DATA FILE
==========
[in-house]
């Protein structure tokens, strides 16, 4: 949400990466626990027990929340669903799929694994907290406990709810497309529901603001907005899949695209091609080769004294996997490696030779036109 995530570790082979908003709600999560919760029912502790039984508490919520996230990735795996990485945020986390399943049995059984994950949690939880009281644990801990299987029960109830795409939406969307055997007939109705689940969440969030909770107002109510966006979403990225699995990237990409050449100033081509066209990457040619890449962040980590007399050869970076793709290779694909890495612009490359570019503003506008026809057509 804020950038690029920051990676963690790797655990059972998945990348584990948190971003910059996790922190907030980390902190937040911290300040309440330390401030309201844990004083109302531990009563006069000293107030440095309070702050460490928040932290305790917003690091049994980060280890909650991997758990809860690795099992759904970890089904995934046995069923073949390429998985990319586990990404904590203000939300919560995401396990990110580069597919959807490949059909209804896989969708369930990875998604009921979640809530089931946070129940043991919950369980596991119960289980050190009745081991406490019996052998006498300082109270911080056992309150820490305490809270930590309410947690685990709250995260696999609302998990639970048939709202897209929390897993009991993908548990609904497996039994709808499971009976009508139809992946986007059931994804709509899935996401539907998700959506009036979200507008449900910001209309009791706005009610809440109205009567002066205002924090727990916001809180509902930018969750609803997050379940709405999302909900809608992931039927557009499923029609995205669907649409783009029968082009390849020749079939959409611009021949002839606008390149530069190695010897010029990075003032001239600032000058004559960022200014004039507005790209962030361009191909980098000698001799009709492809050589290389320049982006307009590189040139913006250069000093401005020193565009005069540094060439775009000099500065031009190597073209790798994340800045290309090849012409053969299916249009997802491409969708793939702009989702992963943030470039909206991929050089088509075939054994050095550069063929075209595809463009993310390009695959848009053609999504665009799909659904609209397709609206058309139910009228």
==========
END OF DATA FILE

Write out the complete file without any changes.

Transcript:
[in-house]
């Protein structure tokens, strides 16, 4: 949400990466626990027990929340669903799929694994907290406990709810497309529901603001907005899949695209091609080769004294996997490696030779036109 995530570790082979908003709600999560919760029912502790039984508490919520996230990735795996990485945020986390399943049995059984994950949690939880009281644990801990299987029960109830795409939406969307055997007939109705689940969440969030909770107002109510966006979403990225699995990237990409050449100033081509066209990457040619890449962040980590007399050869970076793709290779694909890495612009490359570019503003506008026809057509 804020950038690029920051990676963690790797655990059972998945990348584990948190971003910059996790922190907030980390902190937040911290300040309440330390401030309201844990004083109302531990009563006069000293107030440095309070702050460490928040932290305790917003690091049994980060280890909650991997758990809860690795099992759904970890089904995934046995069923073949390429998985990319586990990404904590203000939300919560995401396990990110580069597919959807490949059909209804896989969708369930990875998604009921979640809530089931946070129940043991919950369980596991119960289980050190009745081991406490019996052998006498300082109270911080056992309150820490305490809270930590309410947690685990709250995260696999609302998990639970048939709202897209929390897993009991993908548990609904497996039994709808499971009976009508139809992946986007059931994804709509899935996401539907998700959506009036979200507008449900910001209309009791706005009610809440109205009567002066205002924090727990916001809180509902930018969750609803997050379940709405999302909900809608992931039927557009499923029609995205669907649409783009029968082009390849020749079939959409611009021949002839606008390149530069190695010897010029990075003032001239600032000058004559960022200014004039507005790209962030361009191909980098000698001799009709492809050589290389320049982006307009590189040139913006250069000093401005020193565009005069540094060439775009000099500065031009190597073209790798994340800045290309090849012409053969299916249009997802491409969708793939702009989702992963943030470039909206991929050089088509075939054994050095550069063929075209595809463009993310390009695959848009053609999504665009799909659904609209397709609206058309139910009228």